I Remember Mama By The Baton Rouge
?I Remember Mama? By The Baton Rouge Essay, Research Paper
Aaron A. Aubrey
14 Nov 1999
“I Remember Mama”
The recent production of “I Remember Mama” by The Baton Rouge Little
Theatre left much to be desired in my mind. The real flaw in this unsuccessful
production wasn’t so much the occasional annoyances and quirks by the cast and director,
it was the play itself. I felt that the local talent of The Baton Rouge Little Theatre was
wasted on such a droll work. I found it difficult to stay focused on the play and instead
found myself slightly annoyed and bored by the production and poor decision making
process of the director.
I was invited to this production by a friend who also performs at The BRLT. We
originally intended on spending a relaxing evening viewing a play in which some of her
peers performed in, but as the play “wore” on our presence there became more of a social
visit. Normally I would have been pleased with our nice seating arrangement and un-
obstructed view, but on this occasion this proved to inhibit us from excusing ourselves
without significantly disturbing other members of the audience.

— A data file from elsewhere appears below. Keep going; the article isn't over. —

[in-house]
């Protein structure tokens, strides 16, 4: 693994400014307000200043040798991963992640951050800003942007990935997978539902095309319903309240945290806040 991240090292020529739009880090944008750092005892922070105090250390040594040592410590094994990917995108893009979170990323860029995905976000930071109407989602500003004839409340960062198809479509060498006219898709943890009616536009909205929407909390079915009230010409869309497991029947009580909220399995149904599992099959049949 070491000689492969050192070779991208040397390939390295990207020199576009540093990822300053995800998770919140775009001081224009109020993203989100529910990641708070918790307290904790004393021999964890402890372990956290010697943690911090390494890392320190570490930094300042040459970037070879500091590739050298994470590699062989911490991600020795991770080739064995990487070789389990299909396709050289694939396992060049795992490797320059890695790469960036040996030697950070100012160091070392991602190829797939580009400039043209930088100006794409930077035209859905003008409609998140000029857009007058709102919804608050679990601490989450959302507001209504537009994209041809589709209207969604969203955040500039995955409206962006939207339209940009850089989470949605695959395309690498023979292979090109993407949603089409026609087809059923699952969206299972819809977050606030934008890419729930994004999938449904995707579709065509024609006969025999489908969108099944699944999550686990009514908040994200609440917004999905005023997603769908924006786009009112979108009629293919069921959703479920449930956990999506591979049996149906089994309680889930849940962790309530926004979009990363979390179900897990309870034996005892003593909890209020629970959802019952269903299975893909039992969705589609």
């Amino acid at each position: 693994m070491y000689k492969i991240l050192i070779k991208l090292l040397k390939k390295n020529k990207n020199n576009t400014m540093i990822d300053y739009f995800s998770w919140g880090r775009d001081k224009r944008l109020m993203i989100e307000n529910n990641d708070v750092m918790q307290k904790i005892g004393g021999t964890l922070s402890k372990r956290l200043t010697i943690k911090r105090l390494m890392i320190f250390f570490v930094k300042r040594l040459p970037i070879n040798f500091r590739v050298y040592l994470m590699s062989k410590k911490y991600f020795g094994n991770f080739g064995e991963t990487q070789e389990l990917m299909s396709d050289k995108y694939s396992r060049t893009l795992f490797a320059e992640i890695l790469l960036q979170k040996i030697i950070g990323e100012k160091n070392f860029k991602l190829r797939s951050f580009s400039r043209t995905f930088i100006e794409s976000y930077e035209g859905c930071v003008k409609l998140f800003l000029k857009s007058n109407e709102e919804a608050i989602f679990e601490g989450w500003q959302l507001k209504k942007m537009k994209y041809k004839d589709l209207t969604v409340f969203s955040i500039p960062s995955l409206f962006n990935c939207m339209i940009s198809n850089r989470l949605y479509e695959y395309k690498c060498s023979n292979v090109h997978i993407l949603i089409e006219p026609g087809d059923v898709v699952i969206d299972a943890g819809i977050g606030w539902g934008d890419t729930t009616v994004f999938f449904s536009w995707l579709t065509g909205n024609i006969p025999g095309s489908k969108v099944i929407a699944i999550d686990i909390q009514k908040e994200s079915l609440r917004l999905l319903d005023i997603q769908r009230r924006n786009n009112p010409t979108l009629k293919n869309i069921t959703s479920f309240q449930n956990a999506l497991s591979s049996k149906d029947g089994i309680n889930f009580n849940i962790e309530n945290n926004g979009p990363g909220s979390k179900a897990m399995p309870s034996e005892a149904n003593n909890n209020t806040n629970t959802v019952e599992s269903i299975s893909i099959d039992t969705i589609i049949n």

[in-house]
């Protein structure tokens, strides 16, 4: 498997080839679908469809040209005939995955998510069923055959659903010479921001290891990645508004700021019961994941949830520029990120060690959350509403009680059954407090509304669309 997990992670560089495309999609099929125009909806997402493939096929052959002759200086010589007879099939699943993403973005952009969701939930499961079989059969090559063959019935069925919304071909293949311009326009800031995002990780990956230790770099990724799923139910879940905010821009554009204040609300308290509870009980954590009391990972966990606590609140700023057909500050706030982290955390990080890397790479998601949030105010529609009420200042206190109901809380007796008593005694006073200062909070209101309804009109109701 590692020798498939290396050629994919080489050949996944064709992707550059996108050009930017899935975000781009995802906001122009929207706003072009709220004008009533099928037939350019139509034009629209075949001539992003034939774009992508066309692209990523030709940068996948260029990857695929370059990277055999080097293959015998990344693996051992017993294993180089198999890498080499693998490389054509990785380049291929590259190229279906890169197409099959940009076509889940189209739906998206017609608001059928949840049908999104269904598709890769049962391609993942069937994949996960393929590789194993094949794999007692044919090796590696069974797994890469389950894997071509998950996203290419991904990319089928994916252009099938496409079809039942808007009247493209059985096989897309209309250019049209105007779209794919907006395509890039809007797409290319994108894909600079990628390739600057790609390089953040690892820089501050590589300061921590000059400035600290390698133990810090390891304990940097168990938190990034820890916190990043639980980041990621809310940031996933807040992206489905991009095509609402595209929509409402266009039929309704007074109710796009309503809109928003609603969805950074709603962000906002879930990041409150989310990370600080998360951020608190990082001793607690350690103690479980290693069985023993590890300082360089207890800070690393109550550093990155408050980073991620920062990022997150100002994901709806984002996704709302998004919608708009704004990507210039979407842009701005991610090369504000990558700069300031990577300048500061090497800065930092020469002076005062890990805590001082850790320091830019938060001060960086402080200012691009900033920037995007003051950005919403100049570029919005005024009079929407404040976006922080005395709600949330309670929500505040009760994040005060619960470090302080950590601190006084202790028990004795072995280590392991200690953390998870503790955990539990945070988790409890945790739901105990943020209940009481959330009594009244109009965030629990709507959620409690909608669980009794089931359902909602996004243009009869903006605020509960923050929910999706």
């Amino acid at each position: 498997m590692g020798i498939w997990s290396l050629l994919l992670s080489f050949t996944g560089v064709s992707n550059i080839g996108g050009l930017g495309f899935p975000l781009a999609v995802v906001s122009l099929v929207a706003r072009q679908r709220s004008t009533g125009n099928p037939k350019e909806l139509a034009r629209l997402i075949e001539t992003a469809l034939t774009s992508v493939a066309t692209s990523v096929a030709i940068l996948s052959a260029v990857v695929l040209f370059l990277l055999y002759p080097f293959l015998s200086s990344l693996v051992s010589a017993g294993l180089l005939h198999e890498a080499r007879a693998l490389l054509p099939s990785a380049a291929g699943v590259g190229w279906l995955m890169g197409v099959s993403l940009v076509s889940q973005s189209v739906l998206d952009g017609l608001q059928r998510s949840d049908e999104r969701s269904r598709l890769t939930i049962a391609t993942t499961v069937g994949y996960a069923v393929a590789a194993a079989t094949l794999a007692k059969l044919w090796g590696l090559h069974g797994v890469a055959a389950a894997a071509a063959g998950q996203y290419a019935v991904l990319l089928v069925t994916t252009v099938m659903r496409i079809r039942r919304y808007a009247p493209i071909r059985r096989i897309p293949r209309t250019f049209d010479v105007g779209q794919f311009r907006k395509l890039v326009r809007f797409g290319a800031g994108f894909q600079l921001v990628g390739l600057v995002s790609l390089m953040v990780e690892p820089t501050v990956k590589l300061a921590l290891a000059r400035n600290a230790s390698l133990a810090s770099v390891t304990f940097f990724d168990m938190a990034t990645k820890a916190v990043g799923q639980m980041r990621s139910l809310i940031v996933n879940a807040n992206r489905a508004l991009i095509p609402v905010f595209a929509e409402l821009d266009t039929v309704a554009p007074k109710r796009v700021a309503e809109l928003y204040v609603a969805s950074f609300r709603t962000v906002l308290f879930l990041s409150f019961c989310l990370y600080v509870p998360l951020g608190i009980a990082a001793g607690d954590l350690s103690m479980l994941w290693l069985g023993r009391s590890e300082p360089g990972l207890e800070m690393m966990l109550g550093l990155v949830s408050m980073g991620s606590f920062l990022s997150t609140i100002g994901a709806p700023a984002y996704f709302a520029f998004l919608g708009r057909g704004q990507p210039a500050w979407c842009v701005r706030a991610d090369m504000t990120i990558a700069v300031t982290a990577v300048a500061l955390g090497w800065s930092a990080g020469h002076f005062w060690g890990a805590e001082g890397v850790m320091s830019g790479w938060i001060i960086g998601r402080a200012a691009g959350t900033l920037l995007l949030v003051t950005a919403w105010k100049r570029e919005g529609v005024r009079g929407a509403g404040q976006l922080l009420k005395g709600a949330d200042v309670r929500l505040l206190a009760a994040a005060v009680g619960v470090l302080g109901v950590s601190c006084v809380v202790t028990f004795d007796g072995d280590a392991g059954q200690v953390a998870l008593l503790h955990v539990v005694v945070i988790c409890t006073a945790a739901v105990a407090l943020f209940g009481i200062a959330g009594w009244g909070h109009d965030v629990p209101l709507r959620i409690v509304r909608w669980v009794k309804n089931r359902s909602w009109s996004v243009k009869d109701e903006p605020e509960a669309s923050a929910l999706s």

As if the play itself wasn’t annoying enough, other irritating elements came into
being throughout the performance that I feel could have been avoided by decisions the
director made. One particular annoyance that stood out in my mind throughout the
performance was the use of Norwegian accents. I will admit, however, that I was
forewarned about this by my friend who was also annoyed by this decision. Having lived
in Norway for six years, I found their “accents” to resemble nothing Norwegian at all.
The cast seemed disconnected in their effort to portray any particular nationality at all as
some members found “interesting” variations of pronouncing the same words.
I can’t single out any specific actor in particular, but I felt that overall this
performance was poorly cast. Toward the beginning of the performance, I found myself
“reaching” at times to understand some casting decisions, but I was soon turned off to the
play and I really didn’t care anymore. Props, stage layout and organization, and scenery
actually added a nice simple touch, but the lack of costume creativity and variation
detracted from this one nice aspect of the play.
“I Remember Mama” was a poor production decision for The BRLT overall.
While the play was, at best, tolerable at times I feel that the director, Roy Hamlin, could
have avoided adding additional unfavorable elements to an already bland work by
eliminating the faux accents and perhaps deviating to the side of variety slightly to keep
the audience interested throughout the production.